The 15 jurisdictions of Virginia that are part of the federally designated Washington metropolitan area are generally thought of as Northern Virginia. But those include Warren, Clarke, and Spotsylvania counties as well as the city of Fredericksburg—places that culturally and politically belong more with the Old Dominion.
A more natural southern border would be the Rappahannock River, which forms the western border of Fauquier County and flows southeast to Fredericksburg. The river has long been the de facto dividing line between Northern Virginia and the rest of the state. Historian and author Tony Horwitz tells of driving south from Washington and reaching the first state visitors center—not at the Virginia border but at the Rappahannock.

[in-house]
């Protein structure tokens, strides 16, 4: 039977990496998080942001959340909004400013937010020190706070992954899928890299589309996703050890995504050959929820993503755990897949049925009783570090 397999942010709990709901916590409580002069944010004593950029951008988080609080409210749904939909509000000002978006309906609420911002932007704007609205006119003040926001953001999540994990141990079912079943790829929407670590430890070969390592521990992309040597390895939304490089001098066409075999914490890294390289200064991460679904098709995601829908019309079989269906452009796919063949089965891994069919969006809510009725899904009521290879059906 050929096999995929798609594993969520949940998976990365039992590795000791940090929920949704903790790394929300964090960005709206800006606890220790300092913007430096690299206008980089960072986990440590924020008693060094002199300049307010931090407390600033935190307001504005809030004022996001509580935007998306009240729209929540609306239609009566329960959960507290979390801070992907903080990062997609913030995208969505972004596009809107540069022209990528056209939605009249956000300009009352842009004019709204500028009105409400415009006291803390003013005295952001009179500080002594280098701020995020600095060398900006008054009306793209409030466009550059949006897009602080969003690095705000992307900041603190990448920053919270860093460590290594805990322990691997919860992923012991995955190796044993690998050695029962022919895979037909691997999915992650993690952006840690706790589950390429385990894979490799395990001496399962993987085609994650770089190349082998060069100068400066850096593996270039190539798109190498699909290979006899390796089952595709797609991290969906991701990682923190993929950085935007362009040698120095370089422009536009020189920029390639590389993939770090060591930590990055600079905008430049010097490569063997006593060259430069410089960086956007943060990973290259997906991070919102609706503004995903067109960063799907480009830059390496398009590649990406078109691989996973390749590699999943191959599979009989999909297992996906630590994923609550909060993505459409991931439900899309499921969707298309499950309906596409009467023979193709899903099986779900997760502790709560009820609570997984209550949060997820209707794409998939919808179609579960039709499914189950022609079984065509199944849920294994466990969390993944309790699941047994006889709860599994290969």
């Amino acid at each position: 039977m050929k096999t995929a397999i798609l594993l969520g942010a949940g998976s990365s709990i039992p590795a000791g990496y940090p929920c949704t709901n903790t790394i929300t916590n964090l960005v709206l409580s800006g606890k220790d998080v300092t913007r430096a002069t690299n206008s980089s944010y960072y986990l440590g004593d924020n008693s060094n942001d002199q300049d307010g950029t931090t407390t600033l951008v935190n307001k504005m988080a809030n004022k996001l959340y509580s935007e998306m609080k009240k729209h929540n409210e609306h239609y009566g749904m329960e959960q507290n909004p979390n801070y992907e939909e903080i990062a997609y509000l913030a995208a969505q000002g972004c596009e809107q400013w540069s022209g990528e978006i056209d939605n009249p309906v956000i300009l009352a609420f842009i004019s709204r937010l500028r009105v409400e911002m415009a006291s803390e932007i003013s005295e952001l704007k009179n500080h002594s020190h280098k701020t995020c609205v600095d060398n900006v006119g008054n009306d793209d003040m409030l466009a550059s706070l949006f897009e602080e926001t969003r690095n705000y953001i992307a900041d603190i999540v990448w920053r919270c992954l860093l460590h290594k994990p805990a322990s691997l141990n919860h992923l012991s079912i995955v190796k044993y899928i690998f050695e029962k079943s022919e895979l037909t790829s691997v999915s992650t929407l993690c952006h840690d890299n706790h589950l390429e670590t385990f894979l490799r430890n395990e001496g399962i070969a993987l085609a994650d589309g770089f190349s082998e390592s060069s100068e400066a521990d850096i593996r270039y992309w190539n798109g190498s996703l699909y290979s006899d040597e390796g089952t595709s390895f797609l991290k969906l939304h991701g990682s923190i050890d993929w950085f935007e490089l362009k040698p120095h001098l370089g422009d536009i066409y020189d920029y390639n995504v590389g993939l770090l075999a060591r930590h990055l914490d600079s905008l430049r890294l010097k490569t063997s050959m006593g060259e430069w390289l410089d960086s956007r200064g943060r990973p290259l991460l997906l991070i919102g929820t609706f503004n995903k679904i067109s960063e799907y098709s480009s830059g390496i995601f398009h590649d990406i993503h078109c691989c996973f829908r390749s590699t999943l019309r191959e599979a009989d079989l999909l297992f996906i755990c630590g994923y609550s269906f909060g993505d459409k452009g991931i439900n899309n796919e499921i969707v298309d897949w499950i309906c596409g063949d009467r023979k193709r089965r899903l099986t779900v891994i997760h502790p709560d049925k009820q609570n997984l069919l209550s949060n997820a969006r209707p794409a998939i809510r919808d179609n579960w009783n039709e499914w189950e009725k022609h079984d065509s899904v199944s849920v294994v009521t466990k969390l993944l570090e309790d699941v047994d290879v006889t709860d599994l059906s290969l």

“It’s a small but telling bit of symbolism: an internal border post, guarding the state’s heartland from the breakaway region of Northern Virginia. . . .” he wrote in State by State: A Panoramic Portrait of America. Most of Virginia above the Rappahannock River was occupied by Union troops during the Civil War, he noted, “and in the view of many state residents, it remains so today.”
This article first appeared in the November 2008 issue of The Washingtonian. For more articles like it, click here.
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